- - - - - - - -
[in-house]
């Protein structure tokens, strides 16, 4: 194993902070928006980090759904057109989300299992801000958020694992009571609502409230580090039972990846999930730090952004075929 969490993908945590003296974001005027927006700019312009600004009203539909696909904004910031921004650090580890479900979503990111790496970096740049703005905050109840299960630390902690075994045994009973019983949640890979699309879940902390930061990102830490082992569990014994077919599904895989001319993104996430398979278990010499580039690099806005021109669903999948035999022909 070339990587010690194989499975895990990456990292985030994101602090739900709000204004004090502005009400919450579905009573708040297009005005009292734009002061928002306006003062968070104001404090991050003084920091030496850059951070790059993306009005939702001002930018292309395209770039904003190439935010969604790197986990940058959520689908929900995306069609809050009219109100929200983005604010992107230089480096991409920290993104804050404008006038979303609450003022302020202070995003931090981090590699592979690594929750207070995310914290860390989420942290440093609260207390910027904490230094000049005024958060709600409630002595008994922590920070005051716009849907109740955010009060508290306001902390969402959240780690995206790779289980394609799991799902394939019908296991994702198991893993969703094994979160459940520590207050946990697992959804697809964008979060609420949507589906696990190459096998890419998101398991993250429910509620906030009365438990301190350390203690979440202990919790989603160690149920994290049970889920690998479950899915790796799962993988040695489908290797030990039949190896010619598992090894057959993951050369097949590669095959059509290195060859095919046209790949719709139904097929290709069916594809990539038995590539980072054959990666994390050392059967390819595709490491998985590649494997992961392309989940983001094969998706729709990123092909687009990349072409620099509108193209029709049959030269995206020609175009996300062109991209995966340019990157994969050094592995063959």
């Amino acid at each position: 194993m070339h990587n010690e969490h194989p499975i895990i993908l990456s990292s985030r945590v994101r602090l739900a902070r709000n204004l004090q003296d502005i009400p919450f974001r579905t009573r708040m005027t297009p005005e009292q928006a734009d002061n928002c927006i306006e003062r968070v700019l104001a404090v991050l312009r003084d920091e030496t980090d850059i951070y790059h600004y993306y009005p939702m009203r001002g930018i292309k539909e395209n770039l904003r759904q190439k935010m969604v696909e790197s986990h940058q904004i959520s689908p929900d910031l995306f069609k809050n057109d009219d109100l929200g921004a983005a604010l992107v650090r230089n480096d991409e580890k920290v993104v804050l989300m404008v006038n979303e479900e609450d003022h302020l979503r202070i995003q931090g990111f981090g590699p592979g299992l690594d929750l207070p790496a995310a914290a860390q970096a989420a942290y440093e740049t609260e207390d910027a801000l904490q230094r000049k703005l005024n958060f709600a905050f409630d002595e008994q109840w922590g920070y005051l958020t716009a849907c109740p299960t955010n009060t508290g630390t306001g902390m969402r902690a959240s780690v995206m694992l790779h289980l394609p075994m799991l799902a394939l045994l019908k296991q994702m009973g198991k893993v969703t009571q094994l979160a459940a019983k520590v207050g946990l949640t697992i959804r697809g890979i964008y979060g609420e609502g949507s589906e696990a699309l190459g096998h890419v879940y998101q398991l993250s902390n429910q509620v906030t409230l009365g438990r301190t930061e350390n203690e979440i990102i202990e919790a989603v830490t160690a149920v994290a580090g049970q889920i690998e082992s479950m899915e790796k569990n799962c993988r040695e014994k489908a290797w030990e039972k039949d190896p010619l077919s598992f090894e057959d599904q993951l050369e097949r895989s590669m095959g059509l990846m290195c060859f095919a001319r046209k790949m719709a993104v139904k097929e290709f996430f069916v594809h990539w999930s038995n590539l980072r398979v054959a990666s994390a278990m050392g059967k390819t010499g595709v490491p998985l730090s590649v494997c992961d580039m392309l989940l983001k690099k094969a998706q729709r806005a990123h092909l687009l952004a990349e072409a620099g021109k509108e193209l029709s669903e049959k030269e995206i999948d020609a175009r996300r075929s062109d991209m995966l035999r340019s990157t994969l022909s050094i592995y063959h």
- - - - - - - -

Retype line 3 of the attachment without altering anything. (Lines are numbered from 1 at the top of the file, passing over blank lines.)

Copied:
């Amino acid at each position: 194993m070339h990587n010690e969490h194989p499975i895990i993908l990456s990292s985030r945590v994101r602090l739900a902070r709000n204004l004090q003296d502005i009400p919450f974001r579905t009573r708040m005027t297009p005005e009292q928006a734009d002061n928002c927006i306006e003062r968070v700019l104001a404090v991050l312009r003084d920091e030496t980090d850059i951070y790059h600004y993306y009005p939702m009203r001002g930018i292309k539909e395209n770039l904003r759904q190439k935010m969604v696909e790197s986990h940058q904004i959520s689908p929900d910031l995306f069609k809050n057109d009219d109100l929200g921004a983005a604010l992107v650090r230089n480096d991409e580890k920290v993104v804050l989300m404008v006038n979303e479900e609450d003022h302020l979503r202070i995003q931090g990111f981090g590699p592979g299992l690594d929750l207070p790496a995310a914290a860390q970096a989420a942290y440093e740049t609260e207390d910027a801000l904490q230094r000049k703005l005024n958060f709600a905050f409630d002595e008994q109840w922590g920070y005051l958020t716009a849907c109740p299960t955010n009060t508290g630390t306001g902390m969402r902690a959240s780690v995206m694992l790779h289980l394609p075994m799991l799902a394939l045994l019908k296991q994702m009973g198991k893993v969703t009571q094994l979160a459940a019983k520590v207050g946990l949640t697992i959804r697809g890979i964008y979060g609420e609502g949507s589906e696990a699309l190459g096998h890419v879940y998101q398991l993250s902390n429910q509620v906030t409230l009365g438990r301190t930061e350390n203690e979440i990102i202990e919790a989603v830490t160690a149920v994290a580090g049970q889920i690998e082992s479950m899915e790796k569990n799962c993988r040695e014994k489908a290797w030990e039972k039949d190896p010619l077919s598992f090894e057959d599904q993951l050369e097949r895989s590669m095959g059509l990846m290195c060859f095919a001319r046209k790949m719709a993104v139904k097929e290709f996430f069916v594809h990539w999930s038995n590539l980072r398979v054959a990666s994390a278990m050392g059967k390819t010499g595709v490491p998985l730090s590649v494997c992961d580039m392309l989940l983001k690099k094969a998706q729709r806005a990123h092909l687009l952004a990349e072409a620099g021109k509108e193209l029709s669903e049959k030269e995206i999948d020609a175009r996300r075929s062109d991209m995966l035999r340019s990157t994969l022909s050094i592995y063959h």